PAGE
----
Interstellar Object ‚Oumuamua Is Probably a Small, Surprisingly Shiny Comet

An artist’s illustration of the interstellar object ‚Oumuamua passing through the solar system in October 2017. Observations of ‚Oumuamua indicate that it must be very elongated because of its dramatic variations in brightness as it tumbled through space. Credit: M. Kornmesser/European Southern Observatory
The history-making interstellar visitor ‚Oumuamua is a relatively small and reflective object, a new study suggests.

By Mike Wall |

Astronomers spotted ‚Oumuamua streaking through the inner solar system in October 2017 and quickly determined, based on its trajectory, that it’s not from around here. No object from interstellar space had ever been confirmed in our solar system before.

Researchers therefore scrambled to learn more about ‚Oumuamua, training a variety of telescopes on the mysterious body as it barreled toward the outer solar system. No instrument was able to resolve ‚Oumuamua, but measurements of its brightness over time indicated that it’s an oddly tumbling, needle-shaped rock perhaps six times longer than it is wide. [‚Oumuamua: Our 1st Interstellar Visitor Explained in Photos]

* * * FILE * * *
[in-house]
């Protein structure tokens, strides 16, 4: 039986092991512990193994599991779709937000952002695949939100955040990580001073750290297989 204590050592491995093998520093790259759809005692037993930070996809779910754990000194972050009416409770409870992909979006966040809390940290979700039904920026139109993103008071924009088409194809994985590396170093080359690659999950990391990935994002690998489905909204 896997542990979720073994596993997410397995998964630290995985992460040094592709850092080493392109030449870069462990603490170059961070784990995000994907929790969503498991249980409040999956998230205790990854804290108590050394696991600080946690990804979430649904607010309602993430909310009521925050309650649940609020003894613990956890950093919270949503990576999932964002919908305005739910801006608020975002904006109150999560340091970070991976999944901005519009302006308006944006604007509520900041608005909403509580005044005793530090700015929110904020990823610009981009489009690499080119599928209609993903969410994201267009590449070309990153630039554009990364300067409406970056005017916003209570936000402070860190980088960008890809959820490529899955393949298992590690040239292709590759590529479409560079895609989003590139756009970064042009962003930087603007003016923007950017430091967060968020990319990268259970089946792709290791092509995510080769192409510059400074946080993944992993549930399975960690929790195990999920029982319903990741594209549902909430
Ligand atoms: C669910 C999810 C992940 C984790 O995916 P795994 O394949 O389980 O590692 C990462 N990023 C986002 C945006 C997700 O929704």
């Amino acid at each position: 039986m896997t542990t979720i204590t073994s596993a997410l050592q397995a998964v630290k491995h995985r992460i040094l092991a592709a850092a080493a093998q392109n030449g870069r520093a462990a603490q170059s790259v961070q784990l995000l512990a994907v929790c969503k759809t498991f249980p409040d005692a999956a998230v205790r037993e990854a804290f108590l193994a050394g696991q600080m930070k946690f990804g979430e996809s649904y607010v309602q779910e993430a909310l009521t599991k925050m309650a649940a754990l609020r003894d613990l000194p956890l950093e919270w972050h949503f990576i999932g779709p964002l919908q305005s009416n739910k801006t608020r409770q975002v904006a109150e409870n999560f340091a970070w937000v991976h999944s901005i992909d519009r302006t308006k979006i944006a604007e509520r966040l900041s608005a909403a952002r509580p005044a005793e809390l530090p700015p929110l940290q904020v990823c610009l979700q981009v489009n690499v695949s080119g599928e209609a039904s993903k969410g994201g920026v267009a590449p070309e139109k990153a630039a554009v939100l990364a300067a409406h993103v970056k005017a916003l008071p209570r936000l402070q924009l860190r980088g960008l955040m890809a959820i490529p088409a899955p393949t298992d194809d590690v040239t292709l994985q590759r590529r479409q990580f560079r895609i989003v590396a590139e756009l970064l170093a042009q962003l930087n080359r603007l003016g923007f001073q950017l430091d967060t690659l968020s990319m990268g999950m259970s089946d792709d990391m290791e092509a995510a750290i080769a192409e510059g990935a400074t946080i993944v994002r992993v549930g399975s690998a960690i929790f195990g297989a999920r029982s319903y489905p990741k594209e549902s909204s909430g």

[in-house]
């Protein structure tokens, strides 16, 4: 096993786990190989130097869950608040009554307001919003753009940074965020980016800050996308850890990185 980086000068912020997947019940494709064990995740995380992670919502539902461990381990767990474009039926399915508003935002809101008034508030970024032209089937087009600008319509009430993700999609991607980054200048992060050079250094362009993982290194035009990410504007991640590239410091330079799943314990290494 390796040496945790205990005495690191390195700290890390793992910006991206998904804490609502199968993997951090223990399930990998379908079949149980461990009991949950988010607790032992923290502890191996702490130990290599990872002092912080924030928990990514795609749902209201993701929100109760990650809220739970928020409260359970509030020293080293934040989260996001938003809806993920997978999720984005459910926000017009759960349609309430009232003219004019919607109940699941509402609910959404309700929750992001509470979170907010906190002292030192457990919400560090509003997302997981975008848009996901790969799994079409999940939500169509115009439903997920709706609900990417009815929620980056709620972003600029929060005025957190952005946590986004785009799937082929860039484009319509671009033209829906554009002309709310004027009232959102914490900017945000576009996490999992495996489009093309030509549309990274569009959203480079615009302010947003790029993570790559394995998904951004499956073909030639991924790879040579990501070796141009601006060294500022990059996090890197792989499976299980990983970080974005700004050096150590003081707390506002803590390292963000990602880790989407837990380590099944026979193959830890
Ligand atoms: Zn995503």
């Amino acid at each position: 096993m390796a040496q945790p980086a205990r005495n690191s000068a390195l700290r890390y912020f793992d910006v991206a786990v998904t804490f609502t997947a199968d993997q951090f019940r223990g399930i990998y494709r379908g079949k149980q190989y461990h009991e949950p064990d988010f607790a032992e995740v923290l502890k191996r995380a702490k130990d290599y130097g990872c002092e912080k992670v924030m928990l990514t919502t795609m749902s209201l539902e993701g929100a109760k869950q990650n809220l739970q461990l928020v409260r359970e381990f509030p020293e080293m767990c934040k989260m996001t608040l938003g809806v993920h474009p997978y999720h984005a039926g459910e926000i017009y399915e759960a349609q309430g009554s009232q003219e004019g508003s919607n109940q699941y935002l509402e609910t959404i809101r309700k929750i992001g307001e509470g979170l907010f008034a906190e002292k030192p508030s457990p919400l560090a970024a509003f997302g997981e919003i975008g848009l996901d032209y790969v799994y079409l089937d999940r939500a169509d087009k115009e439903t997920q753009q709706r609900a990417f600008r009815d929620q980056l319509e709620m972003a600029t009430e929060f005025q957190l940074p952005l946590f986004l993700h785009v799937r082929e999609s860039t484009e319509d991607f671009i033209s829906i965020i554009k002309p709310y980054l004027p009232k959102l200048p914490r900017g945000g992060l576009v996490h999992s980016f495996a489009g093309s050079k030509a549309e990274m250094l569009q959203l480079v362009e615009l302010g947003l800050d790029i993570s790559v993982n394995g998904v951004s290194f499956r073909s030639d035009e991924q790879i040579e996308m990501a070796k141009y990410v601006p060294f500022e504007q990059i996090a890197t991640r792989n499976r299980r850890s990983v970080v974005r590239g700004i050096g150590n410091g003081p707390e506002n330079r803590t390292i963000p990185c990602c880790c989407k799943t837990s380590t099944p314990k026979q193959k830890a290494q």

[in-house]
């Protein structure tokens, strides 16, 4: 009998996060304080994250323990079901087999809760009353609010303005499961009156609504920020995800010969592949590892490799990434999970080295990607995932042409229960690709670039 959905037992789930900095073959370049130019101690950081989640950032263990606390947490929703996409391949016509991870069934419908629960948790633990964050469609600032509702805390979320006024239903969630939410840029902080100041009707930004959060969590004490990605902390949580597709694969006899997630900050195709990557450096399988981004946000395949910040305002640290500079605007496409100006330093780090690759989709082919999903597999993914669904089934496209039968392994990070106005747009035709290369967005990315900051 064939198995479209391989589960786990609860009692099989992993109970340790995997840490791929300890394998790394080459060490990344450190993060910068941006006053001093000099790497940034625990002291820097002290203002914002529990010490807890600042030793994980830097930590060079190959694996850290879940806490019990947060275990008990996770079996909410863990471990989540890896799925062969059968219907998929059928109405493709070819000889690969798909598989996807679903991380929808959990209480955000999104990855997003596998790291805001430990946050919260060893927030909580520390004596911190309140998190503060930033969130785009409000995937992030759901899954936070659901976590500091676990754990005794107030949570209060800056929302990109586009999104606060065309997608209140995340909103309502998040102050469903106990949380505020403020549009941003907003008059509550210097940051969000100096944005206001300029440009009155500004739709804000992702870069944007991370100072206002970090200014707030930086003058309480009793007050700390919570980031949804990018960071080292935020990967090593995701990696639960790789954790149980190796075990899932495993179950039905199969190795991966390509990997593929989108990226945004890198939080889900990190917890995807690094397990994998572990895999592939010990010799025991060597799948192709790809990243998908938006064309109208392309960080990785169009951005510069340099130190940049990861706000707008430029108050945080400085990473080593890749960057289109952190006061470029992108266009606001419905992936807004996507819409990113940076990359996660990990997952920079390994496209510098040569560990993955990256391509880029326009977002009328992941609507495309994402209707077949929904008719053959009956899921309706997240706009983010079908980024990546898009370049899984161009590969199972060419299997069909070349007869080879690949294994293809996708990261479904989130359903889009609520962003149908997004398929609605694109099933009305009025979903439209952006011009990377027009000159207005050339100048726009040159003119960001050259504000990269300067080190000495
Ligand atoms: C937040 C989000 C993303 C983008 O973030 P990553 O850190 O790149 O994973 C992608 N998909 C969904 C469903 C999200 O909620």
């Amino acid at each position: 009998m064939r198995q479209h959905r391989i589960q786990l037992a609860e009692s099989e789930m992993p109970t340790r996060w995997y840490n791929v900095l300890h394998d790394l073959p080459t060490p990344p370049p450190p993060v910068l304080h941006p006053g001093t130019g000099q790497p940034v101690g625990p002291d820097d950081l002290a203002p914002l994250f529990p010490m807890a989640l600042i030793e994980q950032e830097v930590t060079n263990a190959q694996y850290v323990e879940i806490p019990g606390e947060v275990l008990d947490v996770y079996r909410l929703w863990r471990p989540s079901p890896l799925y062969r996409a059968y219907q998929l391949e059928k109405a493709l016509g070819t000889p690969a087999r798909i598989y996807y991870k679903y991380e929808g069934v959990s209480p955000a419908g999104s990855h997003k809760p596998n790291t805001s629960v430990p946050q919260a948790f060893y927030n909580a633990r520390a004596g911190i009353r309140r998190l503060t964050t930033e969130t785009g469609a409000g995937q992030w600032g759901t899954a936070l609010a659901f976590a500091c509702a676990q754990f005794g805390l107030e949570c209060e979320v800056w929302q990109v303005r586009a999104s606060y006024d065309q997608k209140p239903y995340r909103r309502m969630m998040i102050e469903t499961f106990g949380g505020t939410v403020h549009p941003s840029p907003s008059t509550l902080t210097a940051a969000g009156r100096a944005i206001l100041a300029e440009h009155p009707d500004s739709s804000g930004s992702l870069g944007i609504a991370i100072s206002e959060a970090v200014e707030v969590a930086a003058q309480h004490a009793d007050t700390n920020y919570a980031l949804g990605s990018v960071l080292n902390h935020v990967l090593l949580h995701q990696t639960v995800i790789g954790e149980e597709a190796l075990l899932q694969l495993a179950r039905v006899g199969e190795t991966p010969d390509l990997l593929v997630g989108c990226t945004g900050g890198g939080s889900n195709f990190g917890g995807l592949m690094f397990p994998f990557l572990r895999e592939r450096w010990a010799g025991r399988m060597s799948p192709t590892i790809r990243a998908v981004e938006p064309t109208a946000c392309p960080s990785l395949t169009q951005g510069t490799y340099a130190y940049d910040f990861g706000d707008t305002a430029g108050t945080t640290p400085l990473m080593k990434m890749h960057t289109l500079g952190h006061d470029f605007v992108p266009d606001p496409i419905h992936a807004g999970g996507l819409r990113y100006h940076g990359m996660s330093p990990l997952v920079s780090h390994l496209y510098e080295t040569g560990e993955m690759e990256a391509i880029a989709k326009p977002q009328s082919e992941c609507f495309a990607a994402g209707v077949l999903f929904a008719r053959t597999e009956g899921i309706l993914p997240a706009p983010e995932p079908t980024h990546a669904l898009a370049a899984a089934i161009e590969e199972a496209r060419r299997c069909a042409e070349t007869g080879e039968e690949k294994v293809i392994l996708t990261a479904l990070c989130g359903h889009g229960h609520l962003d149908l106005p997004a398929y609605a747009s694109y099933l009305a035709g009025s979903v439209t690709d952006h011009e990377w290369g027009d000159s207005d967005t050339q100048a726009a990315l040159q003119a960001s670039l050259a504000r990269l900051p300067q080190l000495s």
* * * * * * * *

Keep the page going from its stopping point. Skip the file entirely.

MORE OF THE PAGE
Astronomers also noticed that ‚Oumuamua was displaying „nongravitational acceleration“ — motion not attributable to the gravitational pull of the sun or any other solar system body. Such motion could be caused by „outgassing,“ strongly suggesting that ‚Oumuamua is a comet rather than an asteroid, scientists argued in a study published this summer.

(A different research team recently put forward an alternative hypothesis to explain the acceleration — that ‚Oumuamua may be a „sailcraft“ built by an alien civilization.)

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